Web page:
How common is the grievance, “I like to keep a clean house; I’m so OCD”? Statements such as this one minimize the emotional distress people truly suffering from the disorder experience. Or how about, "I think I have PTSD after that." Minimizing is the first step toward dehumanizing, which far too many people with mental illnesses have dealt with at least once, if not regularly.
Even doctors are guilty of contributing to this problem. People with mental health issues are far less likely to be taken seriously regarding their physical complaints, generally receiving less-adequate standards of care for their physical illnesses. So one way we can help combat this is to make sure we never minimize the experienced of others or accidentally lay claim to their effects when we haven't been diagnosed with these challenges. After all, they aren't as easy for those who live with them every day to put on and take off like masks — and we ned to respect that.
Most people with mental illnesses need therapy to get or stay on track. There’s no shame in going to the doctor when something’s wrong, and the same should hold true for mental health treatment. Though, just as with our medical doctors, we should all practice a little more mental health maintenance and seek care occasionally just to check in. It can also help to talk about therapy as any other normal activity. By normalizing the act of going to therapy, we pave the way for those with mental illness to seek care without feeling like they need to hide their care. We all do it, after all. And we all should.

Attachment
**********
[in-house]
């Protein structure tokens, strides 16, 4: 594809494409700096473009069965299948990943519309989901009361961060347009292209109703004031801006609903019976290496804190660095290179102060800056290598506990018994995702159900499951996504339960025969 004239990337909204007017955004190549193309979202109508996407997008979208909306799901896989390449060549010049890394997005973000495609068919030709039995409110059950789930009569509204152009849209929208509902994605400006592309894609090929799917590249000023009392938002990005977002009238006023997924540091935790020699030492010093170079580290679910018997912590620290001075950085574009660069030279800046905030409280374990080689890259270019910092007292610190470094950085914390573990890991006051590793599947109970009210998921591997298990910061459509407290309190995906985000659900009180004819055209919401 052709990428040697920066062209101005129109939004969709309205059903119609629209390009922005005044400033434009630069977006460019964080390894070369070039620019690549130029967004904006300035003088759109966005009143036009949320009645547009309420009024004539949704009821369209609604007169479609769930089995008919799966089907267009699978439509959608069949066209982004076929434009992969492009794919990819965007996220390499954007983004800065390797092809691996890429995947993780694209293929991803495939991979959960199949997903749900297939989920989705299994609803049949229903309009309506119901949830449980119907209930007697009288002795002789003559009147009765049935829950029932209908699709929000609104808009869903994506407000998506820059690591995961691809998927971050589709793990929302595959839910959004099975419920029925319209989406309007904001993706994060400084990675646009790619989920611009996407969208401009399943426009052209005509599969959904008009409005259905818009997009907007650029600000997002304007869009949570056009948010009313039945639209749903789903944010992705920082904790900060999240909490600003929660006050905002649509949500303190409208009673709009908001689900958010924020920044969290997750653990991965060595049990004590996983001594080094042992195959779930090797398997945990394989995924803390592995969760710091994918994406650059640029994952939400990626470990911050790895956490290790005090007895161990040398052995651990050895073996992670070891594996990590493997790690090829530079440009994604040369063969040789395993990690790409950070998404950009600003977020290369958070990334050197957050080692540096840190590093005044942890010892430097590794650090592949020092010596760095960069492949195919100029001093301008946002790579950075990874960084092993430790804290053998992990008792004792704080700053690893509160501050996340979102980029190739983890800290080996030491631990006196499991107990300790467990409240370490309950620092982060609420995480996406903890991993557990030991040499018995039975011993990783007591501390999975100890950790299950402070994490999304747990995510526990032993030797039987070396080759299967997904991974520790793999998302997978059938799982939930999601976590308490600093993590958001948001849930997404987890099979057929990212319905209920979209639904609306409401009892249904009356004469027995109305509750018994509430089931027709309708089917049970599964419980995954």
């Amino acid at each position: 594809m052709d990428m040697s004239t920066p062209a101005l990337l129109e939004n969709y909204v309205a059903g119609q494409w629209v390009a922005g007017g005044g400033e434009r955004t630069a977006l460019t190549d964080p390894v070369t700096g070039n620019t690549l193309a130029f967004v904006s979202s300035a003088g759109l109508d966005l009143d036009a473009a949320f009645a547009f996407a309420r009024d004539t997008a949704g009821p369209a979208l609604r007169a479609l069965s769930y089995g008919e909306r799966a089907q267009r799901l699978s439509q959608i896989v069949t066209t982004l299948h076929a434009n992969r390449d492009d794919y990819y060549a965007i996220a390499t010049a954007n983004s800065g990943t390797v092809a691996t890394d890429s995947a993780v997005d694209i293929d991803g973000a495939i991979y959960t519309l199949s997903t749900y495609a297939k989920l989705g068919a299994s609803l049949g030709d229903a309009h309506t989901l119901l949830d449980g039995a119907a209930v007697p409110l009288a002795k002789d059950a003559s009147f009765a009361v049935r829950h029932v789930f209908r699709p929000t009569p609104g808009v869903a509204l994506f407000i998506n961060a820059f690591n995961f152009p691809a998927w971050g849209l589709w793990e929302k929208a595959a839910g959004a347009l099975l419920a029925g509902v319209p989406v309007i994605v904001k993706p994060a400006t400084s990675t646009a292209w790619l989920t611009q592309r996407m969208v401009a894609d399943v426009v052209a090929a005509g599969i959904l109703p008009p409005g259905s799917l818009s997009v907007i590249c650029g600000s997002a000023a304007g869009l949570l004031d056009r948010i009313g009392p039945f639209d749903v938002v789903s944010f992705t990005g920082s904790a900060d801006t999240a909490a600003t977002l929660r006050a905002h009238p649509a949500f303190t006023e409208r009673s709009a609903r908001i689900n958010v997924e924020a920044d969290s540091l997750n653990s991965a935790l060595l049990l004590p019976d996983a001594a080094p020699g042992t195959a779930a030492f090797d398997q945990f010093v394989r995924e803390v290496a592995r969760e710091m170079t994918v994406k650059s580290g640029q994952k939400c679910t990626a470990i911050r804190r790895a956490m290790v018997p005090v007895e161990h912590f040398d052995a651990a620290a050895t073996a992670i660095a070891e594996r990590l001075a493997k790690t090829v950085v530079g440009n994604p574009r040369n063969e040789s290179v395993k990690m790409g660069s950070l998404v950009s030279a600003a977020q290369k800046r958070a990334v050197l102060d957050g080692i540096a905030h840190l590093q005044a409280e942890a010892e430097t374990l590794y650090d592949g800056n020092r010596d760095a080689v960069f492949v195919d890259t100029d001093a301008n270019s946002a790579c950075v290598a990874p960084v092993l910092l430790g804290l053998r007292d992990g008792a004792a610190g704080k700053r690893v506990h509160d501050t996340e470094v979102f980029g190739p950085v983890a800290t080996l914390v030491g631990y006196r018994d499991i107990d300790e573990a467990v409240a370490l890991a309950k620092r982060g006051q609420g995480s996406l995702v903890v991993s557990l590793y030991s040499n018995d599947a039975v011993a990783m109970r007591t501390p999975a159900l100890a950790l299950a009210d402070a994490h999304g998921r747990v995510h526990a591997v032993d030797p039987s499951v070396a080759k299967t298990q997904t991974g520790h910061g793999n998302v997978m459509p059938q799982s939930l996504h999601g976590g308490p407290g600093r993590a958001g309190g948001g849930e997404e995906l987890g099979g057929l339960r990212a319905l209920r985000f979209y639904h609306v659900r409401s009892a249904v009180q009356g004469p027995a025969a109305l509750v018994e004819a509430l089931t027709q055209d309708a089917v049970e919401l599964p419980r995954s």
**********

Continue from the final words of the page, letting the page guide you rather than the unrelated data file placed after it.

Sometimes, the best way to create change is to be a good example. Stand up for people with mental illnesses when they need another voice backing them. People will follow the lead of others, especially when those offering the way have some measure of influence. In cases where stigma has reared its ugly head, offering a compassionate voice for people who need it can go a long way.
Being willing to talk about the stigma, the challenges, and even the treatment and care that a person is receiving can also go a long way toward building compassion and normalizing the challenges the person is facing. Remember to listen without offering advice, unless you're a verified expert, though.
Most people with mental illnesses are every bit as intelligent and capable as everyone else, but they don’t get the chance to shine because stigma prevents them from having access to the same world that most of us enjoy every day. By interrupting stigma and building access for those with mental illness in our social and work circles, we're helping to empower others in ways that few other tools can do. At work, advocate for your mentally ill peers by reminding your boss that the Monday-Friday 9-5 grind is a made-up standard and not everyone needs that to thrive. In fact, others thrive in different ways and are just as valuable as employees. Who knows, in advocating for others, you might find yourself in an even better position for yourself.
Empower people by encouraging their strengths. Maybe they have a creative streak, or maybe they have a special interest they could turn into a hobby. Help others to see people by pointing out strengths instead of weaknesses, and you'll be well on your way to being the best advocate and ally anyone could hope for.
Mental health stigma is a serious issue that creates unnecessary hardship for far too many people—but the driving force of the difficulty often has little or nothing at all to do with their illness and has much more to do with the way the world treats them as a result of that illness. Stigma is a strong force, but the power of human kindness is infinitely stronger — it's just that kindness has fewer warriors — so imagine just how needed you really are.